THIS ARTICLE WAS ORIGINALLY PUBLISHED ON 17 MARCH 2021 AND HAS BEEN UPDATED AND RE-ISSUED ON 22 DECEMBER 2021
*co-authored by London Trainee Alethea Barretto
As anyone who owns a bum-bag (or ‘fanny pack’ to our US friends and colleagues) will tell you, fashion comes back around. This is the case for financial structures as well as ‘80s clothing, and the resurgence and sudden popularity of special purpose acquisition companies (“SPACs”) is a good example of this.
SPACs were common place in both the US and European markets pre-2008 as a capital raising alternative to IPOs, but a number of unsuccessful launches in Europe around the time of the Great Financial Crisis (“GFC”) led to a decline in their use.
SPACs are currently trending as the vehicle of choice in the US with no sign of the boom declining. As a result they have garnered a lot of press recently, which leads to the question “for what purpose are they best used?”. It’s easy to automatically draw comparisons to other more traditional listed investment vehicles, such as Yieldcos.
Yieldcos were popular in the mid-2010s for the ability to distance their parent company from the risk of holding contracted operating assets directly. A number of these assets could then be bundled together and held by a Yieldco as a form of securitisation. The listing of the Yieldco also provided equity finance for the underlying assets, which is often needed in large, ongoing infrastructure projects. The operating assets held were projects that generated a cash flow over a longer period of time, and the Yieldco would then distribute the ‘yield’ up to investors, hence the name. The structure was ideal for holding longer-term, low-risk, cash generating projects, such as renewable energy assets.
The craze for Yieldcos soured in 2016 when a large solar power company which used Yieldcos in its structuring went bankrupt. This negative press, and the fact that debt financing offered a cheaper option than equity for such projects, led to a decline in the use of Yieldcos.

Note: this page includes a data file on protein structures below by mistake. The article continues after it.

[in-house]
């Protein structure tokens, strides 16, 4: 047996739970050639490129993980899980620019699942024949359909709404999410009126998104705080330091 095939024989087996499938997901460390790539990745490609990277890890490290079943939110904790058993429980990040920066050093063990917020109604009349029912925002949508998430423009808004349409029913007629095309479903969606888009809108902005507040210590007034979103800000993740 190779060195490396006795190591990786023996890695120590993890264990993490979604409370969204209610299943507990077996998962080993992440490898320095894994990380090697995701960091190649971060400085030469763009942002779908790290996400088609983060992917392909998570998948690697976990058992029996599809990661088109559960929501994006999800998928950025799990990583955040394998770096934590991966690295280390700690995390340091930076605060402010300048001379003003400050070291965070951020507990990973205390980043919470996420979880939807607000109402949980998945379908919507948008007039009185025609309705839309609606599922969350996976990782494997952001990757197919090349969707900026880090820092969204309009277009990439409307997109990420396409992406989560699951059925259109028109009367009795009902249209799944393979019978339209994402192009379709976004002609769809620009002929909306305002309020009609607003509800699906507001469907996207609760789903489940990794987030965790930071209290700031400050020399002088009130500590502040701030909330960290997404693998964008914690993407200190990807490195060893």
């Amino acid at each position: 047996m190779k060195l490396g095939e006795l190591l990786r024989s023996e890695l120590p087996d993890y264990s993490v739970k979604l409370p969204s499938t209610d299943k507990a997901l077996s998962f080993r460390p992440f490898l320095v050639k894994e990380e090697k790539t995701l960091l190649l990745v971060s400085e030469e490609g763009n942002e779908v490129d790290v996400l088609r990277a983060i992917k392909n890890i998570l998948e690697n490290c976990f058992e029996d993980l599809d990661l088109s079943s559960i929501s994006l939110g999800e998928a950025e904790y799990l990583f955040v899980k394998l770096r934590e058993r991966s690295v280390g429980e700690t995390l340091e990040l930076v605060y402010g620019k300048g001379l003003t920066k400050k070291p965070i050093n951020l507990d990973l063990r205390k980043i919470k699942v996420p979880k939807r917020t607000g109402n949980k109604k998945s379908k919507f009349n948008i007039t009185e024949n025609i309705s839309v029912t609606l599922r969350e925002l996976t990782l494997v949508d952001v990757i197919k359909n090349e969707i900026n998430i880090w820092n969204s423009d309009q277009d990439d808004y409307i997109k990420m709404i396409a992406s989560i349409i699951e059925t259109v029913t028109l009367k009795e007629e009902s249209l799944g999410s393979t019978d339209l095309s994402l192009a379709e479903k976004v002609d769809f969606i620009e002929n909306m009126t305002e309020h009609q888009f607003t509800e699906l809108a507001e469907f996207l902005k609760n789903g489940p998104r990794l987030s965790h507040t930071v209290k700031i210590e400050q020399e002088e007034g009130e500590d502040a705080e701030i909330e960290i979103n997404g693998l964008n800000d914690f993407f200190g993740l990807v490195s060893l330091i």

The 2016 bankruptcy coincided with a new US administration which paid less interest to the renewable energy sector and which went on to withdraw from the Paris Agreement. Over four years later there is now a new US administration in place again; one which quickly re-joined the Paris Agreement and has made clear that sustainability will be a key policy point. With this rejuvenated support of the renewable energy sector, is it time to find new structures which will facilitate the growth in the market? Could SPACs be the answer?
SPACs are essentially investment shell companies which are listed with the purpose of using the proceeds of such listing to identify and acquire assets which meet certain criteria and within a certain timeframe (usually 12 - 36 months). If assets are not identified and acquired within this timeframe, then the SPAC is wound-up and the funds returned to investors. Whilst the use of SPACs in Europe has declined since the GFC (in part due to the press around unsuccessful launches mentioned above, and because until very recently SPACs were not eligible for listing on the London Stock Exchange’s (“LSE”) Main Market), SPACs have remained common in the US, and are often used in offshore jurisdictions such as the BVI. Given the success in the US and indeed other parts of Europe (Amsterdam for example), questions are being asked as to whether SPACs will become more commonplace in the UK.
The Financial Conduct Authority (“FCA”) amended the listing rules in order to make both the LSE’s Main Market and Alternative Investment Market a more attractive option for listing SPACs. These amendments came into effect on 10 August 2021.